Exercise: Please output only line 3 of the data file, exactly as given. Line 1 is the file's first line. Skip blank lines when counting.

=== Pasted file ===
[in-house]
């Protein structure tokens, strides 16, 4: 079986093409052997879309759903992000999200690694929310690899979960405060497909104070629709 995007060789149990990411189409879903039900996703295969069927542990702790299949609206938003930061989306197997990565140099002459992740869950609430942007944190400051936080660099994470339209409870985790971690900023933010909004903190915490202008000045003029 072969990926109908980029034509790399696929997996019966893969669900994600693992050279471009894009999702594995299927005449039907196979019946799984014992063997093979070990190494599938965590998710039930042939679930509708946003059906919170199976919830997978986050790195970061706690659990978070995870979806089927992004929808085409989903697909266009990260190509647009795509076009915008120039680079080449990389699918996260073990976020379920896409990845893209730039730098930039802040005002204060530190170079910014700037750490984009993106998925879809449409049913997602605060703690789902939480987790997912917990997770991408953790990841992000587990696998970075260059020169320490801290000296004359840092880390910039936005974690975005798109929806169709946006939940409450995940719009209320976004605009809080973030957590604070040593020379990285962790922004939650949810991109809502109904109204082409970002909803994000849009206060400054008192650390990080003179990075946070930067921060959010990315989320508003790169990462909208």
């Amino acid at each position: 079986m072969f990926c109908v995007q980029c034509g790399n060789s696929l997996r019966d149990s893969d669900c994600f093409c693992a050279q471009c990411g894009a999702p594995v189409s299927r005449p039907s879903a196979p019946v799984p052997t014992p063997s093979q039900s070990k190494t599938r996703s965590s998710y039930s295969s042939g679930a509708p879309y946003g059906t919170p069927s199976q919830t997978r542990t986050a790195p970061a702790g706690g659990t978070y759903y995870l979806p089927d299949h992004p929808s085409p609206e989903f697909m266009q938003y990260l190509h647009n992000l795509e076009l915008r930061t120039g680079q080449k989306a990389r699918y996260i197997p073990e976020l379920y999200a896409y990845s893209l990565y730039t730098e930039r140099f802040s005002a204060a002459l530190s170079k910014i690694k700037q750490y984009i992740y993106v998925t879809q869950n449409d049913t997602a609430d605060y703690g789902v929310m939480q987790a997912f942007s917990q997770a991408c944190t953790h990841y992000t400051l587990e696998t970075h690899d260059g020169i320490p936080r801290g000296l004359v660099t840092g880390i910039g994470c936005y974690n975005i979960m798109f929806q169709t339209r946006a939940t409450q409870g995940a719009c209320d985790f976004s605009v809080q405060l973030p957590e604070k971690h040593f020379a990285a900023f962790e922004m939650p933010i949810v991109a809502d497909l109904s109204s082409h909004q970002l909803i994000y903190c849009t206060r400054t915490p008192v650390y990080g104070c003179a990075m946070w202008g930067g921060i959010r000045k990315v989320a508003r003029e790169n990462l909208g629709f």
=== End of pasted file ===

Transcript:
């Amino acid at each position: 079986m072969f990926c109908v995007q980029c034509g790399n060789s696929l997996r019966d149990s893969d669900c994600f093409c693992a050279q471009c990411g894009a999702p594995v189409s299927r005449p039907s879903a196979p019946v799984p052997t014992p063997s093979q039900s070990k190494t599938r996703s965590s998710y039930s295969s042939g679930a509708p879309y946003g059906t919170p069927s199976q919830t997978r542990t986050a790195p970061a702790g706690g659990t978070y759903y995870l979806p089927d299949h992004p929808s085409p609206e989903f697909m266009q938003y990260l190509h647009n992000l795509e076009l915008r930061t120039g680079q080449k989306a990389r699918y996260i197997p073990e976020l379920y999200a896409y990845s893209l990565y730039t730098e930039r140099f802040s005002a204060a002459l530190s170079k910014i690694k700037q750490y984009i992740y993106v998925t879809q869950n449409d049913t997602a609430d605060y703690g789902v929310m939480q987790a997912f942007s917990q997770a991408c944190t953790h990841y992000t400051l587990e696998t970075h690899d260059g020169i320490p936080r801290g000296l004359v660099t840092g880390i910039g994470c936005y974690n975005i979960m798109f929806q169709t339209r946006a939940t409450q409870g995940a719009c209320d985790f976004s605009v809080q405060l973030p957590e604070k971690h040593f020379a990285a900023f962790e922004m939650p933010i949810v991109a809502d497909l109904s109204s082409h909004q970002l909803i994000y903190c849009t206060r400054t915490p008192v650390y990080g104070c003179a990075m946070w202008g930067g921060i959010r000045k990315v989320a508003r003029e790169n990462l909208g629709f």